satisfied. Smilow v. Sw. Bell Mobile Sys., Inc., 323 F.3d 32, 38
(1st Cir. 2003).
The plaintiff seeks to certify the class pursuant to Rule
23(b)(1) or (b)(3).5 An action may be maintained only if the
court also finds that “the questions of law or fact common to
class members predominate over any questions affecting only
individual members, and that a class action is superior to other
available methods for fairly and efficiently adjudicating the
controversy.” Fed. R. Civ. P. 23(b)(3).
“A party seeking class certification must affirmatively
demonstrate his compliance with [Rule 23].” Wal-Mart Stores,
Inc. v. Dukes, 131 S. Ct. 2541, 2551 (2011). “[I]t may be
necessary for the court to probe behind the pleadings before
coming to rest on the certification question.” Id. (quoting Gen.
Tel. Co. of the Sw. v. Falcon, 457 U.S. 147, 160 (1982)).
Certification is proper only if this Court “is satisfied, after
a rigorous analysis, that the prerequisites of Rule 23(a) have
been satisfied.” Falcon, 457 U.S. at 161.
III. Rule 23(a) Requirements
The plaintiff estimates that there were 651 holders of
record for PHC Class A stock, and approximately twenty-nine
percent of those shares either abstained or voted against the
Since I have certified the class under Rule 23(b)(3), I will
not address (b)(1).
merger (188 holders). Many holders of record, like brokerage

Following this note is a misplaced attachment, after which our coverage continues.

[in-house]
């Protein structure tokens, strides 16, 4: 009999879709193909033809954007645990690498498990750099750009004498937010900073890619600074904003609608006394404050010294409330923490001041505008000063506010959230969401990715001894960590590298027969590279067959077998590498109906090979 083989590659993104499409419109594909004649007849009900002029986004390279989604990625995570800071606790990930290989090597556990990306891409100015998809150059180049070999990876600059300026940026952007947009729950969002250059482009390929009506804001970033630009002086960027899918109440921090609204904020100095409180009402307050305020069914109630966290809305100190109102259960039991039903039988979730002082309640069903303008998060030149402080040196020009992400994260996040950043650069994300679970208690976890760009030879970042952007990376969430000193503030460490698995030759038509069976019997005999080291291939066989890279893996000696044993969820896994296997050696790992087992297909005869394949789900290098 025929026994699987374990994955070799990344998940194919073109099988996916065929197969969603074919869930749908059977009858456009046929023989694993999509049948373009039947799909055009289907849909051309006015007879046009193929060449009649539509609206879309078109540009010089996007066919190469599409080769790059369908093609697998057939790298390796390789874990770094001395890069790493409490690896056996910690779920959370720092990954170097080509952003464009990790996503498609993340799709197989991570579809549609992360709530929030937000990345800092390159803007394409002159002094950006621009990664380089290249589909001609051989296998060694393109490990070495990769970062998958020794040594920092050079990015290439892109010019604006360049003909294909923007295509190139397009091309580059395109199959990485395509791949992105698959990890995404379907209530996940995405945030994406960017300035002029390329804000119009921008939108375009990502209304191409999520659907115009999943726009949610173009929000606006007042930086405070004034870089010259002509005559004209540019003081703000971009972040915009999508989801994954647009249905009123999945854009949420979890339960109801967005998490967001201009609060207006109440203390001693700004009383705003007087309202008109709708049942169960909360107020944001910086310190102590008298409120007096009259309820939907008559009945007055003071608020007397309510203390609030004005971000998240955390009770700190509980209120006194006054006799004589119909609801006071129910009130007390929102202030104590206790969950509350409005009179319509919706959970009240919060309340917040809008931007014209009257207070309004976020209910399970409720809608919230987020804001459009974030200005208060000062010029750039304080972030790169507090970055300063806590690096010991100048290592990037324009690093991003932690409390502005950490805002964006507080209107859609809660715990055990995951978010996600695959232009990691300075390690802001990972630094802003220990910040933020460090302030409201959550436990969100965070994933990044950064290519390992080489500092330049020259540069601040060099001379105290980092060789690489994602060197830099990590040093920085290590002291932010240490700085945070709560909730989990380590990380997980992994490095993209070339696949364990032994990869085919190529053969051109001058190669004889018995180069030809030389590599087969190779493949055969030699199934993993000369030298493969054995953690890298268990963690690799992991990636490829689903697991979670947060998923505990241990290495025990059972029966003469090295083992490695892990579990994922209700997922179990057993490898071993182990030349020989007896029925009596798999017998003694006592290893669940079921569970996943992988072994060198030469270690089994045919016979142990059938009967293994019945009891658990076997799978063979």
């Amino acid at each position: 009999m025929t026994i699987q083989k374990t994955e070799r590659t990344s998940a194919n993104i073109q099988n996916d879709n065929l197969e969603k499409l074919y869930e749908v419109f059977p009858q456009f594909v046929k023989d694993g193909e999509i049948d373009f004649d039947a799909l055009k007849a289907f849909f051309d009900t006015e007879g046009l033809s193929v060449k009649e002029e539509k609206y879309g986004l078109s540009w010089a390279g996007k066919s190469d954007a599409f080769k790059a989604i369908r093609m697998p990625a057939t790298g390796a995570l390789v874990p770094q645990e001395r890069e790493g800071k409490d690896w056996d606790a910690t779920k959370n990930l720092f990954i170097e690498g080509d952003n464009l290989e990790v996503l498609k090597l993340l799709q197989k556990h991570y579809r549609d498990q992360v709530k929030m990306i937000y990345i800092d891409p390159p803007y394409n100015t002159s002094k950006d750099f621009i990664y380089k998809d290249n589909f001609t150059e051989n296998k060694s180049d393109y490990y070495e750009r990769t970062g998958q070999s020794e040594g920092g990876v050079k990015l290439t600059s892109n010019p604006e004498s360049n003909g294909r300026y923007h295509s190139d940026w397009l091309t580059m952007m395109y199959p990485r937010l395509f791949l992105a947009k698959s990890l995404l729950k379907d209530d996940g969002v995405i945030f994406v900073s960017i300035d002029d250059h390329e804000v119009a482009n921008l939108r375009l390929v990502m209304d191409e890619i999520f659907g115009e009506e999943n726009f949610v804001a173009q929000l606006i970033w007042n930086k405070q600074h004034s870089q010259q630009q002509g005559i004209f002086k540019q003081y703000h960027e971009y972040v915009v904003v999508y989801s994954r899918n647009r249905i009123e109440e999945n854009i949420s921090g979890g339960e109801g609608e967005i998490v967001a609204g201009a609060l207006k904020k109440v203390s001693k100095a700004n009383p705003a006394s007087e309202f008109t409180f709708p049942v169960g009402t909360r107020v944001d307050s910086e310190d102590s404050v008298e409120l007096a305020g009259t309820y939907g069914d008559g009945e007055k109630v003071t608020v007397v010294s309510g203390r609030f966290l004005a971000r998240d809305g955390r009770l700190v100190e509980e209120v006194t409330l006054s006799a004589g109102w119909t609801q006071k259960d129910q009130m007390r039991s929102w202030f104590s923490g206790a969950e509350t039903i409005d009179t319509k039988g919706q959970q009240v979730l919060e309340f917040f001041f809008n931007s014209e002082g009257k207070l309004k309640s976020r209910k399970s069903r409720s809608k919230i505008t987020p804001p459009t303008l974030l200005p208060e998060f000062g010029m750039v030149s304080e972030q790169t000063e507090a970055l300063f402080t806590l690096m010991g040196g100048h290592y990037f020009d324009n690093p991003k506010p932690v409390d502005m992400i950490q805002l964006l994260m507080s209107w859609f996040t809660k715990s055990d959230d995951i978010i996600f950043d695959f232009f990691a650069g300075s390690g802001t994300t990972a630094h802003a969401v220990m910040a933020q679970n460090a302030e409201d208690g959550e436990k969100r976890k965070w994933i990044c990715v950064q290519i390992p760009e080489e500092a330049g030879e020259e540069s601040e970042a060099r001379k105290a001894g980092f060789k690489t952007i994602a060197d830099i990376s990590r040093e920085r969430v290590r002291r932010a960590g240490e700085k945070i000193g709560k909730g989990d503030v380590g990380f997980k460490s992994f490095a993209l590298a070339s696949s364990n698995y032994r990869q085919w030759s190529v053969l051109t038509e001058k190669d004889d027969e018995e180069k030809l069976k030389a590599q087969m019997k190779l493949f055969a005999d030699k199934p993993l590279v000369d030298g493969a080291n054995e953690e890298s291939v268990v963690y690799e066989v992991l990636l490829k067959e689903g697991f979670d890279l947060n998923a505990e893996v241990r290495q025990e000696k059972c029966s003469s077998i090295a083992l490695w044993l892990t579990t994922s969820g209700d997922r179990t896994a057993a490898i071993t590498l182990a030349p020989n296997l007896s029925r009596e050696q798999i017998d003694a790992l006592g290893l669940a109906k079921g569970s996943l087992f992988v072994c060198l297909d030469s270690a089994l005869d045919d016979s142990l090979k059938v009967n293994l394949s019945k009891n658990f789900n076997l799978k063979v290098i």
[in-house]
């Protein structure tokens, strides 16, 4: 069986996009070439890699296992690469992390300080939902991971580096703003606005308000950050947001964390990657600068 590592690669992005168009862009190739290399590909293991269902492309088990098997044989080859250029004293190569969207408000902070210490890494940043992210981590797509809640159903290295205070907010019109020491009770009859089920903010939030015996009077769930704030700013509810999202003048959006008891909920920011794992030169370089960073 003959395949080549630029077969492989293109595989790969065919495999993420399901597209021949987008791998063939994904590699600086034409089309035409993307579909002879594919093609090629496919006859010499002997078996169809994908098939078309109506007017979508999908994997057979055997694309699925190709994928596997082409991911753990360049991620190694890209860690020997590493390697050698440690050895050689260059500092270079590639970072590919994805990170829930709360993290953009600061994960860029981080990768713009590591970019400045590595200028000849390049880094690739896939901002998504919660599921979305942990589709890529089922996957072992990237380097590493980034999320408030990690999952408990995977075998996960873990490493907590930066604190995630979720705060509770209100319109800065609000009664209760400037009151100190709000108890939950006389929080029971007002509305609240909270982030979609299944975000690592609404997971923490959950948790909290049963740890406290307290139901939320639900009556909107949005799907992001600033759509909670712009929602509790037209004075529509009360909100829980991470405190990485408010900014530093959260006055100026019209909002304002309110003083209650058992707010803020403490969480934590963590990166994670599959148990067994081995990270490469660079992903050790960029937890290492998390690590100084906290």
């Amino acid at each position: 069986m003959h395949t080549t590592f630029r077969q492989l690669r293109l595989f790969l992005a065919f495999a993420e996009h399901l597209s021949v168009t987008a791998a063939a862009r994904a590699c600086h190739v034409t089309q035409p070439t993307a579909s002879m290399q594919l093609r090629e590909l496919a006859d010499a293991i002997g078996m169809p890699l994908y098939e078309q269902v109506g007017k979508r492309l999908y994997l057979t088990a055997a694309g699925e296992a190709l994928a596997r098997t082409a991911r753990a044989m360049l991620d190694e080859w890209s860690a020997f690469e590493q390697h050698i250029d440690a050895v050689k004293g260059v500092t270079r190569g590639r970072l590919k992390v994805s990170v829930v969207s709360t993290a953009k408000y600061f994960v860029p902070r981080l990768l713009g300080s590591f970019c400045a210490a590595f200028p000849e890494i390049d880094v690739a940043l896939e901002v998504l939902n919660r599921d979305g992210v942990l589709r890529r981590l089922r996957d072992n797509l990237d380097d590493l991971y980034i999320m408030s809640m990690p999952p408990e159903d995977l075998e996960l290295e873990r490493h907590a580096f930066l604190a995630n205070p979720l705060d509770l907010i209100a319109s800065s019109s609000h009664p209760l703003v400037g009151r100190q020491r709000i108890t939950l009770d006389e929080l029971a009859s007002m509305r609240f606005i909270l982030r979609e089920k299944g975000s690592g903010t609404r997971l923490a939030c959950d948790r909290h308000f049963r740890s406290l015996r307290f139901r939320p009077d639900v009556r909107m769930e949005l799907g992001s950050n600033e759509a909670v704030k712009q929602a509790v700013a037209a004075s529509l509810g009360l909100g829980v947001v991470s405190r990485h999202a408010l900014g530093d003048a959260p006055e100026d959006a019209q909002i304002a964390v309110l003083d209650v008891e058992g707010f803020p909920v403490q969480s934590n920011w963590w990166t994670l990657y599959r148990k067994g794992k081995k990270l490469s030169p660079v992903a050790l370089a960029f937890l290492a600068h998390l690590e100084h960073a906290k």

houses, actually held PHC stock for numerous customers. Courts
have generally found that a class size of forty or more
individuals will satisfy the numerosity requirement. George v.
Nat’l. Water Main Cleaning Co., 286 F.R.D. 168, 173 (D. Mass.
2012). The defendants do not put forth any evidence countering
the plaintiff’s showing of numerosity. This element has been
“Rule 23(a)’s requirement of commonality is a low bar, and
courts have generally given it a permissive application.” In re
New Motor Vehicles Canadian Exp. Antitrust Litig., 522 F.3d 6,
19 (1st Cir. 2008). Commonality necessitates only the existence
of a “single issue common to all members of the class.”
Natchitoches Parish Hosp. Serv. Dist. V. Tyco Int’l, Ltd., 247
F.R.D. 253, 264 (D. Mass. 2008) (emphasis in original). MAZ has
put forth several common issues of law and fact, including
whether the directors breached their fiduciary duty, whether
Acadia aided and abetted any breach, and whether Shear was a
controlling shareholder. These common issues are sufficient to
satisfy this requirement.
The plaintiff argues that it is typical of all Class A
shareholders who owned PHC stock prior to the merger because all
shareholders were harmed by the defendants’ breach of fiduciary